I don’t really have the words for what’s been going on the past week.
— Soham Gadre
Now the films:
Film Africa (various artists)
BAM and African Film Festival’s “Film Africa” series offers a brilliantly curated selection of films speaking on the Black experience around the world, from Mother of George’s examination of the Yoruba immigrant community in Brooklyn’s Crown Heights neighborhood to Aya of Yop City, an animated film on post-colonial working class life in the Ivory Coast. Wanuri Kahiu’s Rafiki is the first Kenyan film to be selected for the Cannes Film Festival; Senegalese music sensation Youssou N’Dour as both artist and humanitarian is documented in Elizabeth Chai Vasarhelyi’s Youssou N’Dour: I Bring What I Love. Rare gems, all.
African Film Festival, Inc. is dedicated to advancing an enhanced understanding of African culture through cinema and video.
BAM, or the Brooklyn Academy of Music, is a multi-arts venue in Brooklyn, NY.
Body and Soul (dir. Oscar Micheaux, 1925)
via The Criterion Channel (free, for a limited time)
When it comes to the history of Black filmmaking, major film publications seem unable to look back very far, with their coverage and recommendations often recycling the same myopic names and titles. So the generosity of the Criterion Collection, currently streaming all of their selections by Black filmmakers for free, is welcome on multiple levels. I am singling out for recommendation Oscar Micheaux’s Body and Soul, a movie made in 1925—before the Oscars even existed. Starring the unforgettable Paul Robeson, it tells the story of a preacher and an inventor, and examines the long and troubling alliance between the Christian church and racism in America. We’ve heard amid today’s protests that “we need to connect back with God”; this film considers the deep, cutting history of what that means.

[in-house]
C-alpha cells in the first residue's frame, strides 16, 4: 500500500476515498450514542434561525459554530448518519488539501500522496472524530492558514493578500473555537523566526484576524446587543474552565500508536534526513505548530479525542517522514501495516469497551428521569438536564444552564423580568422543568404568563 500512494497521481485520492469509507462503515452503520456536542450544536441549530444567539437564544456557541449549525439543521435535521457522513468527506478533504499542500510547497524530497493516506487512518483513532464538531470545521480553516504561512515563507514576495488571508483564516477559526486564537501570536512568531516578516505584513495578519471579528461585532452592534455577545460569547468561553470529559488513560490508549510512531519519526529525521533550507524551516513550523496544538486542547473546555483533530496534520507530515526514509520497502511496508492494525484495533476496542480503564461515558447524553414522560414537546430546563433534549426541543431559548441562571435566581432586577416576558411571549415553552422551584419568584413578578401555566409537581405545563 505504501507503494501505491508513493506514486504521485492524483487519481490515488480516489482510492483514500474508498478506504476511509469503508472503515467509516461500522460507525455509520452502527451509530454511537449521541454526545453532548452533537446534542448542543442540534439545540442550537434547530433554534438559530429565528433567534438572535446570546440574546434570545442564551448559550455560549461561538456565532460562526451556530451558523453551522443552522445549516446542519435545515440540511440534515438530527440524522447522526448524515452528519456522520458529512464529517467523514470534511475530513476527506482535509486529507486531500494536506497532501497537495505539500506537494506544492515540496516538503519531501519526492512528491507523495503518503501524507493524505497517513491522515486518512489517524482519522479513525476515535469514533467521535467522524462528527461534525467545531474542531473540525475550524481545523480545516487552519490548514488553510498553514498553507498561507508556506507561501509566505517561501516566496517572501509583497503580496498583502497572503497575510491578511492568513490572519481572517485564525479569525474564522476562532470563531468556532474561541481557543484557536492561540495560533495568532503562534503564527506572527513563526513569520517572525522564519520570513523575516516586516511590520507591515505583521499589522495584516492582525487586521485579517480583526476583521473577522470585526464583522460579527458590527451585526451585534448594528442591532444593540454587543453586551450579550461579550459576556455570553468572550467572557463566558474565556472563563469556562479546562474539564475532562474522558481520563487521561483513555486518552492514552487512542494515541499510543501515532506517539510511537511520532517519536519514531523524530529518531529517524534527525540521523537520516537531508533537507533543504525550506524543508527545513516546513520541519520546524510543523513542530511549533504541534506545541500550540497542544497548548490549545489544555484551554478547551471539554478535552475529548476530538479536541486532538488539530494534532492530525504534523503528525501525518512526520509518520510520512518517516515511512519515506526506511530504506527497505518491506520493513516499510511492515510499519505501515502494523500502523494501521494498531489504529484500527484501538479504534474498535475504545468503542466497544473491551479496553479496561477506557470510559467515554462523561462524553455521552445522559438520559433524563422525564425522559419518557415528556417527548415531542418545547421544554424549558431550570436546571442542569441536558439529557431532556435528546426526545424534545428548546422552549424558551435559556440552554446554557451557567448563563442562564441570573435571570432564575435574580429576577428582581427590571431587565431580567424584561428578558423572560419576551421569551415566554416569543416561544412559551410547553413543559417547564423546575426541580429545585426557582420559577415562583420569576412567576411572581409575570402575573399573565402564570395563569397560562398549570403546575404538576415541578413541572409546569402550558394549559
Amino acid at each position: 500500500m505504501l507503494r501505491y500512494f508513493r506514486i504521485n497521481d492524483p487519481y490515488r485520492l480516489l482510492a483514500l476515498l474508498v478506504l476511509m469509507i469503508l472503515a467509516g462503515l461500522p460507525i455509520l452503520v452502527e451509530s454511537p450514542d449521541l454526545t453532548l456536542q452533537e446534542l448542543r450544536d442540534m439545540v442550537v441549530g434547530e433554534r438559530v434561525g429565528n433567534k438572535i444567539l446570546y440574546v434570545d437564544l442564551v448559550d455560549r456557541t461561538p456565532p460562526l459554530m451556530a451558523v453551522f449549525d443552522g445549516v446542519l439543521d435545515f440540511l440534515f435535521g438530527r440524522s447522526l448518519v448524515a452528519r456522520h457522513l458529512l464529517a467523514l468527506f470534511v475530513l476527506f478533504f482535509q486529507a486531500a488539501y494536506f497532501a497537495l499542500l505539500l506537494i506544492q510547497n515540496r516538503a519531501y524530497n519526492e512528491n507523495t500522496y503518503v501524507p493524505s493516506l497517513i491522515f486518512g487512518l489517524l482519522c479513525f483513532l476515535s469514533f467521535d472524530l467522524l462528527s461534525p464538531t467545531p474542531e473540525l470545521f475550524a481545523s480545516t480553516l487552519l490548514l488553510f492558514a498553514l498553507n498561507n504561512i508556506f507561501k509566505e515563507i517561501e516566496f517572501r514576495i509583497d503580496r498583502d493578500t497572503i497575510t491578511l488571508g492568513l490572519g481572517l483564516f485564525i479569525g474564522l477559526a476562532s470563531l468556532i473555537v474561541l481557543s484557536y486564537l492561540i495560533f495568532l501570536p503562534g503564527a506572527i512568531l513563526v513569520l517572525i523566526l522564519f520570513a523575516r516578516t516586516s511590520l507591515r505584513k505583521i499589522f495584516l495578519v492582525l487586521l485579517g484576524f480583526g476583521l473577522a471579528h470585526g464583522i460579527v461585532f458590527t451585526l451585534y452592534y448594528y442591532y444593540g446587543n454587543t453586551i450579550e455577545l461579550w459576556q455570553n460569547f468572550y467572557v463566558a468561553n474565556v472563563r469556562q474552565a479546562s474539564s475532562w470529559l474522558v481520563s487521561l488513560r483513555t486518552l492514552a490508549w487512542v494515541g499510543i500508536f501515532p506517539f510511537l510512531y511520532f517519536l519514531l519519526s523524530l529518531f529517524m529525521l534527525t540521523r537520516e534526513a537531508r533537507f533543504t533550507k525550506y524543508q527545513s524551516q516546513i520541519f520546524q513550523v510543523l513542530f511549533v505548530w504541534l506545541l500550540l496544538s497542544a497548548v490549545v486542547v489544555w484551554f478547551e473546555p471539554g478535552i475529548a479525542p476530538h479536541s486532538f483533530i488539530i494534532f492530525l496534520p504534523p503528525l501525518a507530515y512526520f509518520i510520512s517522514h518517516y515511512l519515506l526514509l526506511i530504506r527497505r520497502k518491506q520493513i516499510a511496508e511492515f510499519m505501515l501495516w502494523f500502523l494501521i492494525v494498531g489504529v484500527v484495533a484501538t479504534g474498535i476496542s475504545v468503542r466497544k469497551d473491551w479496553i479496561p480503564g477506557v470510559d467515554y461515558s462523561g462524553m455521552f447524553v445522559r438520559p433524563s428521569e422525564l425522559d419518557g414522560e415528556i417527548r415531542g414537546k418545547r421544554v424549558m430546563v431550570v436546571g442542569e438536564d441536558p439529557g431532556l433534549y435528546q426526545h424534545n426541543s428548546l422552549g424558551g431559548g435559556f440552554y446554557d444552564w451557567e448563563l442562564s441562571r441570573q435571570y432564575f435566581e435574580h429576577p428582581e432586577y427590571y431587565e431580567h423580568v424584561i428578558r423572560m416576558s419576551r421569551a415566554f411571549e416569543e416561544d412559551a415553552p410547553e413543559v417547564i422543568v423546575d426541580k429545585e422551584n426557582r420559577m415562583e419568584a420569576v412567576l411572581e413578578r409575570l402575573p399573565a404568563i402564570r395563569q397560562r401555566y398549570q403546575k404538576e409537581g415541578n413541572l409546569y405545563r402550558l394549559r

The Criterion Channel is a subscription streaming service from the Criterion Collection offering classic and art cinema; a more refined and adventurous alternative to the corporate streaming services.
Ganja & Hess (dir. Bill Gunn, 1973)
via Kanopy (free, with a library card or university student ID)
Horror has long been the genre of the unwanted, the rejected, and all those who dare to confront the system. Bill Gunn’s Ganja & Hess injects the horror genre with Blaxploitation, witchcraft, and the history of forced black assimilation into American culture.
Kanopy partners with public libraries and universities to give people an opportunity to watch movies for free.
Why Howard Beach? (dir. Thulani Davis, 1987)
via Paper Tiger Television (free)
We are being hit with video after video of confrontation between peaceful protestors and violent cops, as well as a torrent of media pieces that deliberately distort the reality of what is happening on the streets. When we look back at this moment years from now, we may ask, “what caused this?” Was the murder of George Floyd by police the final crack that broke the dam?
Thulani Davis confronts similar questions following the Howard Beach Incident, in which a group of white teens viciously assaulted three black men.
Paper Tiger Television is a non-profit collective that produces and distributes public video to combat the negative influence of mass media.
Black is… Black Ain’t (dir. Marlon Riggs, 1995)
via California Newsreel ($2.99)
Marlon Riggs’s ambitious film attempts to paint the Black experience in America through the guiding voices of its most influential figures, including Angela Davis, bell hooks, Michele Wallace, and Cornel West. A powerful educational film.
California Newsreel is a film production and distribution company specializing in films for activists and organizers geared towards creating social change.
The Popula Film Club brings you worthwhile options to stream, chosen with a view to quality, and to withholding as much money as possible from the oligarchs and monopolists of Amazon, Netflix, YouTube and the like.
Please send your recommendations to firstname.lastname@example.org with the subject line, POPULA FILM CLUB.